Memoir: The Family That Dates Together, Stays Together

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Memoir  The Family That Dates Together  Stays Together 200376443 001 280x186 jpgI was a bit concerned when my mom started singing along like a teenager to “Your Body is a Wonderland” as she got dressed every morning. It didn’t faze me when my brother told me he was going to midnight mass for Christmas, even though we’re Jewish. But when I visited my dad’s apartment and spied a pink paperback and a pair of fluffy slippers beside his bed, I knew we had reached the point of no return.

It was my senior year of college; my brother and his raging hormones were in high school, and my middle-aged parents and their revived libidos were newly separated. Everyone was dating.

“It might not bother you now, but all that little stuff will start to annoy you after awhile,” my mom said, wine glass in hand, as my boyfriend Jake pulled into the driveway 45 minutes late, as usual. Her boyfriend, Ron, pretended he wasn’t insulted and slipped off to the kitchen as my brother, Bobby, slithered up from the basement with Katie, his latest in an unending parade of undernourished brunette girlfriends.

“If Jake is staying over, then I’m going to go stay at Ron’s,” my mom declared. Ron returned, gave me an awkward, semi-fatherly hug and all three couples paired off and drove out on our separate ways.

I was back in the suburbs for school break. My mom and brother were now more like roommates than family. If Bobby and Katie were, ahem, “watching a movie” downstairs, I couldn’t go there without texting him first. If my mom was staying out late, or having a sleepover, she was supposed to call and let me know, so I wouldn’t wait up worrying.

Like a good Girl Scout, I used observational clues to assess the environment: the heavy scent of Bobby’s Axe body spray or of mom’s perfume meant “date night;” loud music from any room meant KEEP OUT; shoes lined up in the laundry room in the morning (Katie’s flip flops and Ron’s loafers) signaled who hadn’t left yet.

The plot thickened at my dad’s place on Chicago’s Gold Coast (aka the Viagra Triangle) where the butter and beer had gotten shoved into a corner in his fridge to make room for his girlfriend Nancy’s gluten-free groceries. The apartment had a guest room where my brother and I could crash. But the sight of the two of them pushing their new puppy down the sidewalk in a blue stroller as if it was their newborn child was just surreal.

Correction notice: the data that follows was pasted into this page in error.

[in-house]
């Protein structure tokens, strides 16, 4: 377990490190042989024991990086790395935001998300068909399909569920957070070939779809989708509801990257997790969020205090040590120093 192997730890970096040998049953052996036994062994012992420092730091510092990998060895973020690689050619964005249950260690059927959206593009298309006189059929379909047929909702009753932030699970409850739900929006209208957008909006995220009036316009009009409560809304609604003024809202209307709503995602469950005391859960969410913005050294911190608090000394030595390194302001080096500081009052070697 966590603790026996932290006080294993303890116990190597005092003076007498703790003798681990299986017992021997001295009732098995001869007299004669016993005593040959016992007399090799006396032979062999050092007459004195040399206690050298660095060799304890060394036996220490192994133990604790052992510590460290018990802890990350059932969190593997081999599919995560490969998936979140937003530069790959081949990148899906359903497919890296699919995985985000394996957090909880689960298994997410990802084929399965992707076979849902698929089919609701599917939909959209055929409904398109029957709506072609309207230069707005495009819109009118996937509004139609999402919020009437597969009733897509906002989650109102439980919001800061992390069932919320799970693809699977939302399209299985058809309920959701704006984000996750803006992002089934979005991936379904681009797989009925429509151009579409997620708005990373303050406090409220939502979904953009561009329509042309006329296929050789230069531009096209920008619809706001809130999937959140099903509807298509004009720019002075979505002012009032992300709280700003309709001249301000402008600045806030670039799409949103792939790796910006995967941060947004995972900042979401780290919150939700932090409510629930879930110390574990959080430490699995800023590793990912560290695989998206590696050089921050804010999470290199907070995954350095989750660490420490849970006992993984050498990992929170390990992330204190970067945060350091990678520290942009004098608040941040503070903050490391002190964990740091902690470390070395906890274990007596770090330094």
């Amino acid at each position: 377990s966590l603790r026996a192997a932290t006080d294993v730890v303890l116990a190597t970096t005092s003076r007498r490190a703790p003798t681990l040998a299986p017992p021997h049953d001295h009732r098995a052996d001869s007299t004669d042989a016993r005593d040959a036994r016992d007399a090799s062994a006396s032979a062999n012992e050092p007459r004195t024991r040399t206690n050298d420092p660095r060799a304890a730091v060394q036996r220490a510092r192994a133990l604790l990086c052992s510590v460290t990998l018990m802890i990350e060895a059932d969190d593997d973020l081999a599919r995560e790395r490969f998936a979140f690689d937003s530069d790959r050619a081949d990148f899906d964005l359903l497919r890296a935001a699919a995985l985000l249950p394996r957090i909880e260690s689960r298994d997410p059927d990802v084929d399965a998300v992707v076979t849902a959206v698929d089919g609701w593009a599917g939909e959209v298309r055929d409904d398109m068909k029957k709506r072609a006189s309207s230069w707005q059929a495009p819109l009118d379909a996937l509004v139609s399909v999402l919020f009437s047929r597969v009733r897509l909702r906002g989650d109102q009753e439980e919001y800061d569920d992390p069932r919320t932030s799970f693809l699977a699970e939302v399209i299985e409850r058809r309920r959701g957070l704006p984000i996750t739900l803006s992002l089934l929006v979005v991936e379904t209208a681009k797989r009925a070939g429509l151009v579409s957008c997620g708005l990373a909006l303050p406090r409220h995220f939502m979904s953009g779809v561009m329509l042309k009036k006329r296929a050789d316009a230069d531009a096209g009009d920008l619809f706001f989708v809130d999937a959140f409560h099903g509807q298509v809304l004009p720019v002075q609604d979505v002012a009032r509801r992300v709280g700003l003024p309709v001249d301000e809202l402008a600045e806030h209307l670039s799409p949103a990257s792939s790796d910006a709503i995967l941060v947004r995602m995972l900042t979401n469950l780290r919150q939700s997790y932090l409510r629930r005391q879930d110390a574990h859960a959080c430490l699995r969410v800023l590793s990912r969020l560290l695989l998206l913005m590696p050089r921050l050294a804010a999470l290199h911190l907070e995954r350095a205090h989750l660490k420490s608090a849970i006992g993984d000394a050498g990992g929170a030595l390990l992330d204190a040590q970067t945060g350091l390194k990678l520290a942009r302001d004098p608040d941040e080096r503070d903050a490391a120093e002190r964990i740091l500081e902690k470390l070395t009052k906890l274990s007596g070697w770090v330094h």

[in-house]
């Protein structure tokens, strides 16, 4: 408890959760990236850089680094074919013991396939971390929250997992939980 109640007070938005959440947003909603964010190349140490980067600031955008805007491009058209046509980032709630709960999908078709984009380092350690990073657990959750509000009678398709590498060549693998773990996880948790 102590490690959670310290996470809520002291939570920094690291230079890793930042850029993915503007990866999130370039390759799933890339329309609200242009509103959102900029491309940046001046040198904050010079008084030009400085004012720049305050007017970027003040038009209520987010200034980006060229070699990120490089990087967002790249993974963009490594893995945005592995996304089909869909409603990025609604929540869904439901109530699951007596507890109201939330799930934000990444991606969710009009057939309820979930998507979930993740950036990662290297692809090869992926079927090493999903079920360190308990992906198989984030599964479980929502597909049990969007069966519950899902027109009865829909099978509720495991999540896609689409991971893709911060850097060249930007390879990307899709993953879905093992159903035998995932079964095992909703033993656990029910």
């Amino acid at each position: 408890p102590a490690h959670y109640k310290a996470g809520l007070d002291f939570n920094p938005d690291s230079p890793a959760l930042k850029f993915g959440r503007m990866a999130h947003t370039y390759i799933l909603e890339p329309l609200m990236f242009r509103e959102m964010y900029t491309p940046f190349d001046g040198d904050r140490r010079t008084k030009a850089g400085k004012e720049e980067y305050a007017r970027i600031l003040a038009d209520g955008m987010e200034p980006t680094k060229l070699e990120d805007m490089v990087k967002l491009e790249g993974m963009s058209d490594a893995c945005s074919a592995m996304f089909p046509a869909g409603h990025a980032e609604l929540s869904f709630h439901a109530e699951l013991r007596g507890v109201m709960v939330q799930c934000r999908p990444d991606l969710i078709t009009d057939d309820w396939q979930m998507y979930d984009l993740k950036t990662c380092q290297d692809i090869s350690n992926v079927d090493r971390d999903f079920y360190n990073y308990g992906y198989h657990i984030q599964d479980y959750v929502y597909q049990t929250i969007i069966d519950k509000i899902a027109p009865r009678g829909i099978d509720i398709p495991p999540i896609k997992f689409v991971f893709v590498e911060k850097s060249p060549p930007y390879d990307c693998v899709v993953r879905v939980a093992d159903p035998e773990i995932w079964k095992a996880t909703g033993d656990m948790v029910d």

Bizarre as it sometimes got, some of it was, in fact, heartwarming: witnessing my loved ones falling in love, giving my mom advice about male behavior, helping my brother pick out gifts on his anniversaries (measured in months, not years).

On the other hand, watching your boyfriend and your mom collide on the way to the bathroom in the morning can be unsettling, to say the least. Hearing the word “vasectomy” tossed around in conversation twice in one week by your dad and then by your mom’s boyfriend doesn’t help. Fighting with my own mom for the last lace push-up bra on sale at Victoria’s Secret definitely crossed the line.

Forget about privacy in what she called “our house of ill repute” (“So, um…what did you need from Walgreens at 1 a.m.?”) We witnessed each other’s fights, overheard phone calls, and were constantly meddling in each other’s relationships.

But what’s a little intimate interference among family? Actually, we were starting to become friends all over again. Each of us was at a time in our lives where everything was changing and chaos could be just around the corner. We faced a messy divorce, an empty nest, a high school graduation, and my college graduation. (Who gets invited, who sits next to whom, and what about the dinner?) We were all zooming off in our own separate directions. But dating was the one thing that we all, at least temporarily, had in common.

–by Blake Gernstetter